We then examined the possibility of improved monitoring among patients diagnosed with diabetes, which would be consistent with lower rates of PDR onset. First, eye care use rates increased during the study period. Second, glucose monitoring increased substantially in claims for tests and home monitoring devices. These results extend previous findings of improved glucose monitoring during the 1990s.16,19,20 Rates of diagnosis and treatment of hypertension among Medicare beneficiaries diagnosed with diabetes increased. By addressing the key underlying causes of vascular complications of diabetes and the monitoring of eye disease, these improved care patterns may indeed be linked to lower rates of retinopathy.
The discrepancy between diabetes-related eye disease and other diabetes-related complications may also reflect differential changes in rates of monitoring for some other complications, especially lower extremity monitoring,21 which were much lower than eye assessments in the early 1990s and thus increased much more than eye assessments. As such, the discrepancy may be a function of better ascertainment of complications other than for the eye.
A final potential reason is greater diagnostic sensitivity in other disease areas, such as renal insufficiency. Changes in awareness may have led to lower thresholds for diagnosis, particularly when paired with new evidence suggesting effective treatment for such conditions can prevent later morbidity and mortality (as with angiotensin-converting enzyme inhibitors for renal insufficiency).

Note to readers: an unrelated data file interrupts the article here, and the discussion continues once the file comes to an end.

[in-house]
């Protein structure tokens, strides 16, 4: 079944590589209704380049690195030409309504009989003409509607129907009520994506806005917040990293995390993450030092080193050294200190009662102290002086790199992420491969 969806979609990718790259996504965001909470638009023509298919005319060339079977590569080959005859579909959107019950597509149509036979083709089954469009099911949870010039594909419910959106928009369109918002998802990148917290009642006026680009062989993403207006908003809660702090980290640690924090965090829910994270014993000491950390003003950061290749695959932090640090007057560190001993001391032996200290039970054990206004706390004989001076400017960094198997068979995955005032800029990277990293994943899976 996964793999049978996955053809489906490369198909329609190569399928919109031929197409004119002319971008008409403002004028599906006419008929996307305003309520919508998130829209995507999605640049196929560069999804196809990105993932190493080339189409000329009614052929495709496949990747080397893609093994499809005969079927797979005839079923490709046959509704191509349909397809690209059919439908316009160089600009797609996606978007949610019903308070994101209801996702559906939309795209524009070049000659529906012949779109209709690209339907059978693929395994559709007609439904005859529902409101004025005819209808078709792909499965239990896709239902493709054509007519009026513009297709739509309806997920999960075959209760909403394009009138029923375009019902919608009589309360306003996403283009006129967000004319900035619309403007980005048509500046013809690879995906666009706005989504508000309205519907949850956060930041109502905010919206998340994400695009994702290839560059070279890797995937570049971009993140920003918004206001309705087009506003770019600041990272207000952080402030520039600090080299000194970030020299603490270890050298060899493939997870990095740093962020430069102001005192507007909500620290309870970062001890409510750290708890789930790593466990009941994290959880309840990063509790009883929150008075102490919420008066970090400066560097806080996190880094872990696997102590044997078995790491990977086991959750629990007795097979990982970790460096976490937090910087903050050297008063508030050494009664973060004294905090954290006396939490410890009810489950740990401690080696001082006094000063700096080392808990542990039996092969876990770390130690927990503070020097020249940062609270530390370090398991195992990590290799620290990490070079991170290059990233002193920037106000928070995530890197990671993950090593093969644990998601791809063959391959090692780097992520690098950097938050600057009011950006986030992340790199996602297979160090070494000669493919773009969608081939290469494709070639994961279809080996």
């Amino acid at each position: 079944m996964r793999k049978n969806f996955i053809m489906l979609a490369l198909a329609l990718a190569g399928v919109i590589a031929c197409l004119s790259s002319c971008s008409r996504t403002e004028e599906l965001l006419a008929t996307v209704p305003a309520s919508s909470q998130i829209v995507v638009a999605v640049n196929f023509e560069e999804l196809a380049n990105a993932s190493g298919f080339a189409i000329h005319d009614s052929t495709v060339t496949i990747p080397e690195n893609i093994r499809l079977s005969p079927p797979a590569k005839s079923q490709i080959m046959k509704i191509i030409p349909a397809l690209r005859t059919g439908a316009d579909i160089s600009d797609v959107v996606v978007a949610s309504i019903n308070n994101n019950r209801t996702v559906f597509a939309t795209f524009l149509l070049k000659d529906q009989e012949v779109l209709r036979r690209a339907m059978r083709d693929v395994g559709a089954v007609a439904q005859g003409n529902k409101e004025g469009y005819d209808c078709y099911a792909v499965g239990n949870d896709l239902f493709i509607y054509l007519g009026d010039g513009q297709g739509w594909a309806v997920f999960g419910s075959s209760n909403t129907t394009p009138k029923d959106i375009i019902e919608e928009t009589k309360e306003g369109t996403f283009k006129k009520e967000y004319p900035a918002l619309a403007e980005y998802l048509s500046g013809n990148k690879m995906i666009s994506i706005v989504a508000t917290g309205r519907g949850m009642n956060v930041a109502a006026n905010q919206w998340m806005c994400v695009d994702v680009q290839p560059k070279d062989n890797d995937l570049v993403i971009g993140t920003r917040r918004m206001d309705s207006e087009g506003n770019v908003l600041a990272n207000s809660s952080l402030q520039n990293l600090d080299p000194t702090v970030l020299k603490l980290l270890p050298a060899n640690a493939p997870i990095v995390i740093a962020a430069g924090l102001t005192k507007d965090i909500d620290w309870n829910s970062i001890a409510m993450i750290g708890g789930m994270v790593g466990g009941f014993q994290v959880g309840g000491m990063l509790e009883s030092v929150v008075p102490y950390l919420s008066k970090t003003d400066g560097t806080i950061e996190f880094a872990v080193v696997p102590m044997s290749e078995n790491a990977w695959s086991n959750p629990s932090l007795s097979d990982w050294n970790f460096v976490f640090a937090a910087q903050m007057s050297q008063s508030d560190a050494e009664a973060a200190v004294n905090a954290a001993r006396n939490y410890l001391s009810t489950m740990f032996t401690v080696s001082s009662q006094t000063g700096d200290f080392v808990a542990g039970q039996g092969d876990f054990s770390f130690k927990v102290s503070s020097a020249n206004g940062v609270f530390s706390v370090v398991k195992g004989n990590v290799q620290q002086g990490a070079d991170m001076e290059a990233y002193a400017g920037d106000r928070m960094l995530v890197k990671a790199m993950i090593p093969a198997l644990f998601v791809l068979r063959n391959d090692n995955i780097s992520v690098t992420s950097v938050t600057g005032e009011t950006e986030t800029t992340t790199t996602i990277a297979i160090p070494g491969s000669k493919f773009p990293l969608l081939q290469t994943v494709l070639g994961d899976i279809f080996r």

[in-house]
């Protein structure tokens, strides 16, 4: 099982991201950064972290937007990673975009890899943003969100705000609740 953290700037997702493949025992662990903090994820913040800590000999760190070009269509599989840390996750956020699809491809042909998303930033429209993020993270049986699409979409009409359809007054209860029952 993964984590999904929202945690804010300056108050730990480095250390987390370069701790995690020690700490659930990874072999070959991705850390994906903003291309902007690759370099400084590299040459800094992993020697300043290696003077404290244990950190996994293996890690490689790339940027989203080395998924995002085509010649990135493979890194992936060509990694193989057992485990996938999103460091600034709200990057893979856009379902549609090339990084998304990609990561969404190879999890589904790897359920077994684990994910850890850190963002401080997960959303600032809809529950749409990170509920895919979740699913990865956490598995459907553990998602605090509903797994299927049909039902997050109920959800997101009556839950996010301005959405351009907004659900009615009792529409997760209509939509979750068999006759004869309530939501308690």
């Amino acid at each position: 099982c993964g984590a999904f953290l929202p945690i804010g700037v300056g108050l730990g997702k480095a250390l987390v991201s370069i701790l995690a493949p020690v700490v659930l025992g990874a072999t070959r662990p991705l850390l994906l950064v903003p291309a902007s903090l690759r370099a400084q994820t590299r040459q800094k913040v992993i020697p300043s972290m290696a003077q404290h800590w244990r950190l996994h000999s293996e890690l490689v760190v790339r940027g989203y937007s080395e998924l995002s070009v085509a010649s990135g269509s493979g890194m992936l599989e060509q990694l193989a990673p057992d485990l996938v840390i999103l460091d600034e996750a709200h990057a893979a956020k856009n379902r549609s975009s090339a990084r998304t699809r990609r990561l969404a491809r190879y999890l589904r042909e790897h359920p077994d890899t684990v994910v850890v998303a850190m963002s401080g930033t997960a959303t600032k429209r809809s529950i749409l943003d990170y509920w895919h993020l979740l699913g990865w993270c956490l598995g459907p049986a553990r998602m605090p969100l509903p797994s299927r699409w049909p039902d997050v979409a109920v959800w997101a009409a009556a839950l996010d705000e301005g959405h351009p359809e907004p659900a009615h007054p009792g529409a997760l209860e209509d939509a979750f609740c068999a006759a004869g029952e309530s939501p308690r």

Brown et al22 reported rates of DR specific to the duration of diabetes and made the connection to improved primary care. The investigators derived diabetes duration–specific rates of DR from medical records of 6993 persons with type 2 diabetes enrolled in the Kaiser Permanente Northwest (KPNW) health maintenance organization in 1997-1998. Of those who underwent a retinal examination at 1 year after diagnosis, 2.63%, 0.45%, and 0.74% were diagnosed with BDR, macular edema, and PDR, respectively. These rates are comparable to those we report. At 6 years of follow-up, rates of BDR, macular edema, and PDR were 13.25%, 1.31%, and 0.93%, respectively. Rates for BDR are comparable to those reported herein; however, rates of macular edema and PDR are nearly half those reported in this study. The mean age in the KPNW sample with diabetes (58.8) was 15 years younger than in our sample. Moreover, differences between claims data and medical records and between our nationally representative sample and the region- and insurance-specific KPNW sample may explain the lower rates observed for PDR and macular edema in the study by Brown et al. Because all persons in the KPNW sample were identified in 1997-1998, the 1- and 6-year rates were computed for populations diagnosed with diabetes at different times (1996-1997 and 1991-1992, respectively).